• What passed, what didn't in 2014 Nebraska session

    Updated: 6 hr ago

    LINCOLN, Neb. (AP) — Despite long and often heated debates, Nebraska lawmakers approved major legislation this year in their 60-day short session. Here's a look at what passed and what didn't: What passed: SOME TAX-CUT MEASURES — Nebraska's tax brackets will expand to keep pace with inflation, property owners will see a slightly larger tax credit from the state, and farmers and ranchers will no longer have to pay sales taxes on machinery parts and repairs. Some recent military retirees and Social Security recipients will also receive a tax break. WATER PROJECTS — Water projects aimed at conservation, quality and flood control will receive about $11 million each year.

  • Vermont Senate hears challenge of opiate treatment

    Updated: 7 hr ago

    MONTPELIER, Vt. (AP) — An estimated 50,000 people in Vermont need treatment for addiction problems every year and don't get it, and efforts to expand treatment options for people addicted to heroin and other opiates are expected to increase pressure on the treatment system, the head of an addiction-treatment center told a state Senate committee Thursday. "We know that this is a chronic disease. If you're fortunate, half your folks will succeed, but half won't and will come back to have to try again, sometimes, again and again," said Bill Young, the executive director of the Maple Leaf Farm residential drug and alcohol treatment and recovery center in Underhill. "If you're looking at demand, demand is not going to go down initiall

  • Court rejects attempt to alter initiative wording

    Updated: 7 hr ago

    HELENA, Mont. (AP) — The Montana Supreme Court on Thursday rejected an attempt by opponents of Medicaid expansion and Attorney General Tim Fox to rewrite the language of a proposed ballot initiative and void all the signed petitions that backers have gathered to date. The justices said in a unanimous decision that delaying signature-gathering for further court proceedings would have the effect of ruling for the plaintiffs because the sponsors have only until June 20 to gather 24,175 voter signatures to place Initiative 70 on November's ballot.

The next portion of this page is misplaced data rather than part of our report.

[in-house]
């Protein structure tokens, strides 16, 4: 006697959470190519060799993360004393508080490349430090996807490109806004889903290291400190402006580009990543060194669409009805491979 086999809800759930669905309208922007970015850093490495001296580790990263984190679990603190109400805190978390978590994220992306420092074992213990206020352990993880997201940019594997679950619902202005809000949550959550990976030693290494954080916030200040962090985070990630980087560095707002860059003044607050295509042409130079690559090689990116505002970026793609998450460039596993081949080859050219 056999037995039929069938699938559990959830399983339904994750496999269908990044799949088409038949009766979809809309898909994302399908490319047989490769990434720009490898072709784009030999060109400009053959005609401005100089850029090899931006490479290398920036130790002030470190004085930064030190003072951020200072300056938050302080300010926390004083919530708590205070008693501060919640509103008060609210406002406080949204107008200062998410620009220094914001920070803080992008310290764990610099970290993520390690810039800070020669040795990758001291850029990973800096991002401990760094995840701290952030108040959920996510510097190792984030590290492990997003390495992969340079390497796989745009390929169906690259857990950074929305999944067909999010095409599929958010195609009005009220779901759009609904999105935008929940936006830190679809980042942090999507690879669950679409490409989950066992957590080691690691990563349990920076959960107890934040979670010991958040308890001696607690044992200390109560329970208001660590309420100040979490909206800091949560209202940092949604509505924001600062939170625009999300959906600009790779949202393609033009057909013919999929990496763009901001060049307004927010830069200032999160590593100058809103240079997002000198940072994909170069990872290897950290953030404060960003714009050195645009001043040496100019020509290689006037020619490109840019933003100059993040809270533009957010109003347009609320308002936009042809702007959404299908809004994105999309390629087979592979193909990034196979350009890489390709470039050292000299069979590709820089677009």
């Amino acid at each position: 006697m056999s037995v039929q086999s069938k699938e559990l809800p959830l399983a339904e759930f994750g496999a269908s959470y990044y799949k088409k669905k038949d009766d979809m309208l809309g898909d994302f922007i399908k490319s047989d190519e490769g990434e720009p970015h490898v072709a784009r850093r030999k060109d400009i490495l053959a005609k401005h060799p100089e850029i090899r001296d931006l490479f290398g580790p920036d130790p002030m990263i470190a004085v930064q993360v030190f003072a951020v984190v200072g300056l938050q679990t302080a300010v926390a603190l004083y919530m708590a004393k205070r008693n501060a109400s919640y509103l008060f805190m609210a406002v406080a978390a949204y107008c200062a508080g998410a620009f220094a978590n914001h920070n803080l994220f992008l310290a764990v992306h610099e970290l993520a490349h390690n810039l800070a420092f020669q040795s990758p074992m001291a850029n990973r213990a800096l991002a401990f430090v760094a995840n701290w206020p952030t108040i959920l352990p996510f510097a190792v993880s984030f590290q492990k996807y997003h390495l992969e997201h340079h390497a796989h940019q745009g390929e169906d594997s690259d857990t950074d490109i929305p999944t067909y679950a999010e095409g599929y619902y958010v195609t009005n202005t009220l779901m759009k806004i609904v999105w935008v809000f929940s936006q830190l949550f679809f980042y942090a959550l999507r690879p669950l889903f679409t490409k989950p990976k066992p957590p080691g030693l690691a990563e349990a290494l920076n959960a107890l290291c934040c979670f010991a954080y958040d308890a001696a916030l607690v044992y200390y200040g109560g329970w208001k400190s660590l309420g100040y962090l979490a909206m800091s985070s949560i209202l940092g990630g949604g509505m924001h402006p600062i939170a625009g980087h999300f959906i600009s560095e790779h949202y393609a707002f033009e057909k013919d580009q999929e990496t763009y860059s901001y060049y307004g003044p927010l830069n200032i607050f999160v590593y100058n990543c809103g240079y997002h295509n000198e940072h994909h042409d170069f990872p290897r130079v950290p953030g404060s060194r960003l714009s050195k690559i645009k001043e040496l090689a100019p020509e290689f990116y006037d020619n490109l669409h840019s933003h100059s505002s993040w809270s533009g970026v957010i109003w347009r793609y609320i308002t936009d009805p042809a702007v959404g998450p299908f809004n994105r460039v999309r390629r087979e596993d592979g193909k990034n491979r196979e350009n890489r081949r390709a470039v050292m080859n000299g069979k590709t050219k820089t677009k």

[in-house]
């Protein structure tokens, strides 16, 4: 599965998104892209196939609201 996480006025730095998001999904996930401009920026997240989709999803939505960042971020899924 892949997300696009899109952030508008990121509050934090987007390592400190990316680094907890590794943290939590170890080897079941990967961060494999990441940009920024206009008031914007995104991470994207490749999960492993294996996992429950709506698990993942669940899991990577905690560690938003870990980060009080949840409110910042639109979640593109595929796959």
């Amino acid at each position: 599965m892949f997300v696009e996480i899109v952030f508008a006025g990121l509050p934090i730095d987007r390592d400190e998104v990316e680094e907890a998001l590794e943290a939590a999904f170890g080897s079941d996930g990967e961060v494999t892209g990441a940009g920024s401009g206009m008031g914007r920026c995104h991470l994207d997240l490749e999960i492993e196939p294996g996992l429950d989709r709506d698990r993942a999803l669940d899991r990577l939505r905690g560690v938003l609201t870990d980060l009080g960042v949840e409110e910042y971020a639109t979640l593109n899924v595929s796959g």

• Conn. enrolls total of 208,301 in health coverage

    Updated: 8 hr ago

    HARTFORD, Conn. (AP) — Connecticut's health insurance exchange announced Thursday it enrolled 208,301 people in health plans during the first open enrollment period for the Affordable Care Act, more than double its original goal of 100,000. Access Health CT reported that 78,713 people signed up with private insurance carriers as of April 13. The rest enrolled in government-funded Medicaid. "Thanks to the hard work of AHCT, state agencies, community health centers and faith-based organizations, we far exceed our goal and as a result more people have access to more affordable health care," Democratic Gov. Dannel P. Malloy said. When open enrollment ended March 31, Access Health CT had enrolled 197,878 people.

  • UPMC wants city to bill subsidiaries for taxes

    Updated: 8 hr ago

    PITTSBURGH (AP) — The city should send tax bills to subsidiaries of the University of Pittsburgh Medical Center if officials really believe the hospital network shouldn't be a tax-exempt nonprofit, an attorney is arguing. That challenge was aired at an Allegheny County court hearing Wednesday about a lawsuit filed by the city, which contends the hospital network behaves more like a business than a nonprofit and should therefore pay city taxes on its properties and payrolls. But UPMC attorney William Pietrogallo, who has argued the hospital network itself doesn't have any employees, said the city should focus on whether to tax subsidiaries.

  • California health care sign-ups exceed projections

    Updated: 8 hr ago

    SACRAMENTO, Calif. (AP) — A late surge of sign-ups pushed California's health insurance exchange nearly 100,000 enrollees beyond the original projections of the Obama administration, state officials announced Thursday. Nearly 1.4 million Californians selected a private policy through the state's exchange by Tuesday's open enrollment extension, and 88 percent were eligible for subsidies to reduce their monthly premiums. The announcement came the same day President Barack Obama said 8 million people across the nation had signed up through exchanges, 1 million more than initially projected. "That is a huge number," said Covered California Executive Director Peter Lee, announcing state enrollment numbers.